At least 28 churches around the country have now opened their doors to people fearing deportation and family separation. First Unitarian Church in Denver was one of the first to adopt the designation.
Reverend Mike Moran with First Unitarian Church says it hasn’t always been easy.
“We have received threats. We have received bomb threats, personal threats,” he explains.
Members of the church formed a volunteer guard network, partly because of those threats. They patrol the church and guard the door almost 24-hours per day.
Randy Chase, 69, is one of the guards. He spends much of his time on duty checking to make sure doors are closed and locked.
“These instructions envision talking to officials and officers through the door, through this crack in the door and passing paper back and forth,” says Chase, pointing to a piece of paper taped to a wall.
Chase says he worries his friendly nature may be taken by immigration agents as an invitation to come in. Immigration and Customs Enforcement officers have come under scrutiny in the past for what some critics say are tricky tactics.
Chase says he’s concerned those tactics could affect Jeanette Vizguerra, the woman he is trying to protect.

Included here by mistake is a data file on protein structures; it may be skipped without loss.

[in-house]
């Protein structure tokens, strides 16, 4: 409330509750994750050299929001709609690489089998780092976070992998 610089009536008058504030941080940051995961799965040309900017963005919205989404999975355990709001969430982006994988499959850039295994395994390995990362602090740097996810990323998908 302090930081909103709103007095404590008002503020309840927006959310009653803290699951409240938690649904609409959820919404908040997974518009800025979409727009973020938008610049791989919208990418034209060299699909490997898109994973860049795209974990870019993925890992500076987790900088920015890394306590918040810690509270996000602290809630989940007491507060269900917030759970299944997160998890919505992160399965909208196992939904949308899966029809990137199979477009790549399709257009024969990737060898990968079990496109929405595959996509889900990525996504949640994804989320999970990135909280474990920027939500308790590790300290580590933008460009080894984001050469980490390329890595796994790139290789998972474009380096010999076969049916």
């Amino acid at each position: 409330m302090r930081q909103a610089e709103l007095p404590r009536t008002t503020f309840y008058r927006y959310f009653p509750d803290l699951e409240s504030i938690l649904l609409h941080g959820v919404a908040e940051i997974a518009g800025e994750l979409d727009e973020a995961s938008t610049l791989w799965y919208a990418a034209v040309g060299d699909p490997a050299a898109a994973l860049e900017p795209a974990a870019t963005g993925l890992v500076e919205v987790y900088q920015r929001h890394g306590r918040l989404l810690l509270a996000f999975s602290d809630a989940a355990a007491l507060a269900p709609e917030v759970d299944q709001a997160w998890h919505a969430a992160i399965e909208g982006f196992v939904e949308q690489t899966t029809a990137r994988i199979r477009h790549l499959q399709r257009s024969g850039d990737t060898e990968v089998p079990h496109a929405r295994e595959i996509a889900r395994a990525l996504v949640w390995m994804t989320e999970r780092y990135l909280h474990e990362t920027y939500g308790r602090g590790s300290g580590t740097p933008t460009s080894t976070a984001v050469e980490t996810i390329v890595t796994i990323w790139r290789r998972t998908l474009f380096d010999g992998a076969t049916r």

Vizguerra has spent more than two decades in the U.S. and hasn’t been able to get citizenship. She has a stay order, which allows her to remain in the U.S. She’s living in sanctuary at First Unitarian Church.
“I am an activist for more than 25 years,” Vizguerra says in Spanish. She’s worried her position as an activist makes her one of ICE’s targets.
“I am of 10 people around the country who are very vocal. My social media accounts are monitored,” she explains.
Vizguerra sees the church as the safest place she can be while her case plays out. She says it won’t impact her activism.
“I see my future as continuing to help people because it is my nature,” says Viguerra. “That is my challenge to achieve solutions to the issue of immigration.”